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Monday, October 10th, 2016

One way to lose money even when you’ve made 5000% on your home

for_saleJoe and his wife are both 84. They bought their house in 1956 for $14,000. Demand for their almost 60-year-old bungalow in midtown Toronto is strong.

A week never goes by without some realtor or developer knocking on the door or leaving a note asking the couple to sell. The cold calls offer a dazzling deal — a sale price that amounts to more than a 5000% increase from what they paid. Toronto and Vancouver home prices pass Rome and close in on Paris

Canada’s two priciest cities for homes can now be included in an international class that is attracting foreign investors from around the world, says a new real estate study.

The report from CBRE says “prime” residential property in Toronto is now $1,225 per square foot while Vancouver is $1,368 per square foot. Those dollar figures have vaulted the city past some pretty impressive competitors like Rome and Milan. Similar property in Paris is $2,000 per square foot while the most expensive city in the study, London, comes in at $3,636 per square foot. Keep reading.

But Joe, he didn’t want his real name used lest he attract even more would-be buyers, knows these people don’t just want his house. They want to scoop it out from under him for below market value, hoping to fleece an elderly homeowner who has no idea of today’s housing prices.

“There was my one of my neighbours, who I guess had been talking to a builder and told him he had a house,” said Joe, referring to another elderly homeowner. “He told him ‘I’ll buy the house from you, we can avoid real estate fees’.”

In this case, the homeowner with a 30-foot lot sold out for what Joe described as “eight and change.” If you need any proof the senior didn’t get full value, Joe pointed out the builder rapidly flipped the lot to another developer for close to $1-million, albeit after he had absorbed the cost of having the property rezoned to allow a larger house.

Financial literacy for seniors has become a key focus of the federal government and Ottawa’s financial literacy leader Jane Rooney has put seniors at the top of the list for education. It only seems to make sense that your single largest asset be considered part of any action plan.

Some seniors expect to outlive their money but won’t sell their house

“How seniors expect to use their houses as assets was a shocker,” said Tom Hamza, president of the Investor Education Fund, about surveys his group has done on the subject. “Some seniors expect to outlive their money but won’t sell their house. The emotional attachment of the house is much larger than they thought. For a lot of individuals, they are not seeing this as an important part of their retirement.”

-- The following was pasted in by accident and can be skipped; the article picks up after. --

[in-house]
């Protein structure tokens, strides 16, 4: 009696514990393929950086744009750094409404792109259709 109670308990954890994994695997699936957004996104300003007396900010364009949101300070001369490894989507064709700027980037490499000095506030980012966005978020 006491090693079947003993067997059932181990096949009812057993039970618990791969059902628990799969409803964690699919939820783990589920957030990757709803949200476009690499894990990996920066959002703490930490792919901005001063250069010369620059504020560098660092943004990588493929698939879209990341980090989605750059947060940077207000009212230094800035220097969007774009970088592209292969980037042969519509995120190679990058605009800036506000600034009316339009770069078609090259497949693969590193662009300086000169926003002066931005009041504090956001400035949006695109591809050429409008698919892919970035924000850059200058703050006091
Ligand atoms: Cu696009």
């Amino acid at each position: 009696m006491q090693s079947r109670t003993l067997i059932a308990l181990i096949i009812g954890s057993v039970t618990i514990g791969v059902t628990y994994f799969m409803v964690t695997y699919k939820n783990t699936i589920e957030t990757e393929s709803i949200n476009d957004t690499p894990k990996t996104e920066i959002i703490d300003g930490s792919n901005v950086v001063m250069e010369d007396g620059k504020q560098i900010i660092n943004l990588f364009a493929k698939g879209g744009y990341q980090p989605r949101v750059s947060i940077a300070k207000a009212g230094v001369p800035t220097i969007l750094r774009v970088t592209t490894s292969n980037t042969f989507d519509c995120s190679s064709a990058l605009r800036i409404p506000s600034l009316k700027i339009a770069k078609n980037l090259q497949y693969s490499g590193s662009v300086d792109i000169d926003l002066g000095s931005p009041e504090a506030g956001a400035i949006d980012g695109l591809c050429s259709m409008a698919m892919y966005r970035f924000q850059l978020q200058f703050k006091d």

It really should be. Seniors have never been wealthier, according to a report from Bank of Montreal issued this year which showed average net worth climbed 312% from 1984 to 2012 for those 65 and older. Seniors have a lot to lose if they don’t get full value on their homes.

Environics Analytics found at the end of 2011 that among households headed by someone 65 or older average liquid assets were $391,818. The average value of an owner-occupied dwelling for a household headed by someone 65 or older was $329,417, as of 2011.

One Toronto realtor, who asked that his name not be published because he works with builders, said seniors often end up taking less than market value because of a misunderstanding of the marketplace.

“You bought something for a few thousand bucks and someone says ‘here, you don’t have to do anything, I’ll give half a million dollars.’ You think that’s great and sell,” said the broker. “The builders are looking for the best deal they can get, what do you expect from them?” Related

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He says seniors are reluctant to put their homes on the market because they don’t want people traipsing through an open house and have security fears, making a quick sale more appealing. Commission is a contentious argument — many people feel realtors charge too much — but ultimately how much you net on any sale should be the focus of any transaction.

Jeff Spencer, vice-president of national sales with HomEquity Bank which specializes in reverse mortgages, says it’s not unusual for him to see clients with homes that have gone up 600% in value.

“You have gains of 6% annually and that adds up quickly,” said Mr. Spencer, adding the problem for seniors is “none of them want to move.” A reverse mortgage is a tool to stay in your house but at the end of the day you still want to know what that home is worth.

Everybody should have a better understanding of the process and get an objective opinion.”

Bruce Matthews, deputy registrar for the Real Estate Council of Ontario which regulates the industry, said people should get at least three appraisals of their property, and even up to five, before selling.

“It’s a legitimate concern, certainly for folks who have not been in the market and been in their current place for 25 years,” said Mr. Matthews. “It’s not just seniors, everybody should have a better understanding of the process and get an objective opinion.”

Even RECO says you shouldn’t sign with the first real estate agent who knocks on your door asking if you want to sell your home.

Joe says when he’s ready to sell he knows what he’s going to do. “I’ll get an opinion and then I’ll get another and another,” says the octogenarian.

He’s right. Using his strategy he’ll probably get a 7000% gain. Tax-free.

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